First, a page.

The Fresh Loaf

News & Information for Amateur Bakers and Artisan Bread Enthusiasts

Gas Deck Ovens Available in the US

kneadvt's picture
kneadvt

Gas Deck Ovens Available in the US

Hello FL!

I'm searching for a commercial deck oven to make artisanal bread that is available in the US. I had my heart set on something like the Doyon T series because of how compact and affordable they are. After learning a bit about three-phase power (mostly that I don't have it) I'm searching for natural gas alternatives, however, everything I've seen is quite a bit bigger and nowhere near as affordable.

Any suggestions for gas powered deck ovens that have steam capability?

Thanks!

jimbtv's picture
jimbtv

Doyon offers their ovens in both propane and natural gas versions.

I use a Blodgett deck running on propane.

 

Jim

 

VillageBakery's picture
VillageBakery

Doyon offers both single and three phase T series ovens (according to their website).  

kneadvt's picture
kneadvt

Thanks Folks,

After doing some more research I discovered that itty bitty line in a few company brochures where is says single phase option available. I checked in with some sales reps as well and they affirmed it was true. I may be able to get that Doyon unit after all!

Now if I can just figure out if I need a water softener or not.

Jim I see you're a fellow Vermonter, any opinion on water softening systems?

VillageBakery's picture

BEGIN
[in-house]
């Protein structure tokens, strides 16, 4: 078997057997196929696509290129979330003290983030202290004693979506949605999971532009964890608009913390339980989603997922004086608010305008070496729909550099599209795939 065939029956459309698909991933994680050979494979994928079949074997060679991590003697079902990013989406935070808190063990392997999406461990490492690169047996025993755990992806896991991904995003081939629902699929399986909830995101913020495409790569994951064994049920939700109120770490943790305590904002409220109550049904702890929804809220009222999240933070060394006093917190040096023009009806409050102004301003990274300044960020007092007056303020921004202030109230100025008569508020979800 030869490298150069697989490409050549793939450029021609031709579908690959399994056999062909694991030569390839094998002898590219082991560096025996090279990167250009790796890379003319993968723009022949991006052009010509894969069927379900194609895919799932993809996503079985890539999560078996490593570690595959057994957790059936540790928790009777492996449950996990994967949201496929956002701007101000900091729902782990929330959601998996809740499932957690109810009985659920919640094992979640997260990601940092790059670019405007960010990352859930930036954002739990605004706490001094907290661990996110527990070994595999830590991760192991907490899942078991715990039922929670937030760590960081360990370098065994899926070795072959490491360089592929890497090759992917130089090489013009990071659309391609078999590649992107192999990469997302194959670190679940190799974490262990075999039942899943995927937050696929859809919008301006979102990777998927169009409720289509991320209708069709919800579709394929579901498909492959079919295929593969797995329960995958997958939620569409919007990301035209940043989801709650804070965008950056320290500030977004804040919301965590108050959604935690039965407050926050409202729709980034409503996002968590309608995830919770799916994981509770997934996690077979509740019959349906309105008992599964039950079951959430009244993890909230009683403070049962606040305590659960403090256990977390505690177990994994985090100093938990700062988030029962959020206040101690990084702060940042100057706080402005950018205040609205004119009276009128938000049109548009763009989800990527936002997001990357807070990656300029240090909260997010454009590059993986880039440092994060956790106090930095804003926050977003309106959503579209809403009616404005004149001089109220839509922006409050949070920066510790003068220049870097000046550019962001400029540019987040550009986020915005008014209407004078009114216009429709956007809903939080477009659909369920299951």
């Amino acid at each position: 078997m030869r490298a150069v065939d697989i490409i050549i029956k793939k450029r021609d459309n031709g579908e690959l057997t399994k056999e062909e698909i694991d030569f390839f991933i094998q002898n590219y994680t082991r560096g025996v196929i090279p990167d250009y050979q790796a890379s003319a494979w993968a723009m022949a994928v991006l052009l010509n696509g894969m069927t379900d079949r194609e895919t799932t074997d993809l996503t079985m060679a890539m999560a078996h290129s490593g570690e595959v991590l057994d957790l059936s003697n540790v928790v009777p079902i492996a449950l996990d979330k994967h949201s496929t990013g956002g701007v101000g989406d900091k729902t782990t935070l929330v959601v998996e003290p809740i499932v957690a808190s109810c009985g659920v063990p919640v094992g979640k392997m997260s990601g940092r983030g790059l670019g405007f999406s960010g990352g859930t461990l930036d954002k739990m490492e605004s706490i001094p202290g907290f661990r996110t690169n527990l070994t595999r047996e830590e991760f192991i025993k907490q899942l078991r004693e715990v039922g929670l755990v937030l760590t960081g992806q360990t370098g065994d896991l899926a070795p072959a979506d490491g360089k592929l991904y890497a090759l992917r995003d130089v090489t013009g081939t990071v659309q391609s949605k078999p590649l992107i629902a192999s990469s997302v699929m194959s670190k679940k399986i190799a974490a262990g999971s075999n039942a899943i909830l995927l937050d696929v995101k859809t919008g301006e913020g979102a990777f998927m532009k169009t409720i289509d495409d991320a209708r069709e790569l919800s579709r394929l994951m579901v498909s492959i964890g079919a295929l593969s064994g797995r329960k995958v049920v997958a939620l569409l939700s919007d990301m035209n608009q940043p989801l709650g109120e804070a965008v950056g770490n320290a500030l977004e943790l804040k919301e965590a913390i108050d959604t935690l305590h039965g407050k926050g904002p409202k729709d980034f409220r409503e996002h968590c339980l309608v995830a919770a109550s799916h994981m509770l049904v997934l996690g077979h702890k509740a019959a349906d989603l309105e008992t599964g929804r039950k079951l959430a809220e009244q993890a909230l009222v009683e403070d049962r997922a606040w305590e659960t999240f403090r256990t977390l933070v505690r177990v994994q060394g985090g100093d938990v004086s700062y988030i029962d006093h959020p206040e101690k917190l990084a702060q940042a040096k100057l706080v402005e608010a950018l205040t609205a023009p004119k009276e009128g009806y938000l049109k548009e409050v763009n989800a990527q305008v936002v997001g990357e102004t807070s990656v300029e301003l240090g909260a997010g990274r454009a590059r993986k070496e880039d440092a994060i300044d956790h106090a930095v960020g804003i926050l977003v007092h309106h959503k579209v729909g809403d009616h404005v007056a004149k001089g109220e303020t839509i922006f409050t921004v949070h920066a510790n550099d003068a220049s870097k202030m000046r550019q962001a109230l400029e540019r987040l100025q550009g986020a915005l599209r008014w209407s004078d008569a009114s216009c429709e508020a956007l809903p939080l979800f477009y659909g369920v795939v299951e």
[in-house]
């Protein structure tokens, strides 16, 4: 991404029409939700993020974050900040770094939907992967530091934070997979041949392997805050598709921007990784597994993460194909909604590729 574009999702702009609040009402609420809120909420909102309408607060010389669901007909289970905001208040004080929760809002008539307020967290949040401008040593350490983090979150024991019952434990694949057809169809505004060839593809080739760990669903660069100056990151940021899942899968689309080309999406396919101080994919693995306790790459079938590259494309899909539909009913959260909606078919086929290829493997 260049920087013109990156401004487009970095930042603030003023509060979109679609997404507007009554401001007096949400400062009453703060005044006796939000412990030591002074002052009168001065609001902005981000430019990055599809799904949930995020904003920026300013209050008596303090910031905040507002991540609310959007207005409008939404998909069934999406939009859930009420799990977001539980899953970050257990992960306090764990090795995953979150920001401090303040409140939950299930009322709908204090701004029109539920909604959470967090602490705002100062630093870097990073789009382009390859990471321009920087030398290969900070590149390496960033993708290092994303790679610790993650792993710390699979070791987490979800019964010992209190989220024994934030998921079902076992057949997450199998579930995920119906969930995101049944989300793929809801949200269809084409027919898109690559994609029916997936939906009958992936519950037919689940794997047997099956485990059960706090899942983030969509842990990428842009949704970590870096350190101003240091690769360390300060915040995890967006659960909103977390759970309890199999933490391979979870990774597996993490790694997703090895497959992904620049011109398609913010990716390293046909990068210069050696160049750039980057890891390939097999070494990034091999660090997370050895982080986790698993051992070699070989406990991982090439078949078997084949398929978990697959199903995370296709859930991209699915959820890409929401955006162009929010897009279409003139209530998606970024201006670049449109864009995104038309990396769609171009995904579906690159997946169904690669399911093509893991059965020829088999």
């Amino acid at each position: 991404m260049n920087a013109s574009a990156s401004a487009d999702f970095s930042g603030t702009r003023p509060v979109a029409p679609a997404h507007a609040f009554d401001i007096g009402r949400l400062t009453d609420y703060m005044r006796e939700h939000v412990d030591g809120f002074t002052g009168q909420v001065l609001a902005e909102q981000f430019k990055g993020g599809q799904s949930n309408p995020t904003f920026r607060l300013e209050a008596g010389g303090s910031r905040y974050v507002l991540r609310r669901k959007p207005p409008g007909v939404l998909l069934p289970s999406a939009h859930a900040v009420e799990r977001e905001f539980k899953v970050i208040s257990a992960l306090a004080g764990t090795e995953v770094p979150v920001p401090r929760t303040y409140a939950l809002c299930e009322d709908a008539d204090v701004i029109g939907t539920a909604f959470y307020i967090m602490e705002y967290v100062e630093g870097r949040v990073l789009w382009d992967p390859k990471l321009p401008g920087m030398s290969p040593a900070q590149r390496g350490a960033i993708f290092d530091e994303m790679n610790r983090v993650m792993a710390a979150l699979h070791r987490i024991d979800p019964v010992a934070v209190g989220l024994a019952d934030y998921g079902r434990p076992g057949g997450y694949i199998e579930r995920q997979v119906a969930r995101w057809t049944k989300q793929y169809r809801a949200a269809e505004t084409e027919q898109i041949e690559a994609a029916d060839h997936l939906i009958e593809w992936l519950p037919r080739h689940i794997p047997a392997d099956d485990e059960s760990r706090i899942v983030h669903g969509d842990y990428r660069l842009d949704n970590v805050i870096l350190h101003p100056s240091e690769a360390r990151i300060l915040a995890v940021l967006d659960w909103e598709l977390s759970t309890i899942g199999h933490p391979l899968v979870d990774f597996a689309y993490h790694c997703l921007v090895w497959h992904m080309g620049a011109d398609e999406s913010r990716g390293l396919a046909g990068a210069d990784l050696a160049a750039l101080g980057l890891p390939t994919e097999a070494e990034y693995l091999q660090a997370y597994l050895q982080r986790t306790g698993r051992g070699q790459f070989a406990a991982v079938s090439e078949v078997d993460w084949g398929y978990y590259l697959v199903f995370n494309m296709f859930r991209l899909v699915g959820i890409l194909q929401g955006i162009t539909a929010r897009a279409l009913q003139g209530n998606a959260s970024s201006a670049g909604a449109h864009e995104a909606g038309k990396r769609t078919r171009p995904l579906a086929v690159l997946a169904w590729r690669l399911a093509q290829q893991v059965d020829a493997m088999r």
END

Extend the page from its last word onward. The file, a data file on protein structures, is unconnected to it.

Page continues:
VillageBakery

Keep in mind that when you spec out a single phase oven your amperage requirements will increase (by about 1.5x).  I had a 4 pan two deck oven single phase installed - amperage is 67A (full load) and had to have another 200A service run. As for water softeners, all manufacturers will recommend softened and filtered water - no matter your water source, it will help prolong the life of your steaming system.

jimbtv's picture
jimbtv

kneadvt,

What are your plans for your baking venture? Is this for home use or are you planning on bringing your product to market? There are lots of options but some are tailored more for the home and others are built for commercial use.

The Doyon 1T is nice but the interior space only accommodates 1 sheet pan (26" X 18"). The price seems a little high for such a small baking chamber, and is probably too small if you were planning on selling your breads.

As to water treatment I am on a shallow well and I run my water through a sand filter, a charcoal filter, a water softener, a U/V purifier and a 3 micron filter. The sand and charcoal reduce sediment and improve flavor. The softener reduces the hardness and the purifier neutralizes any odd bacteria. The 3 micron filter is for my own peace of mind but probably not really necessary.

 

Jim

kneadvt's picture
kneadvt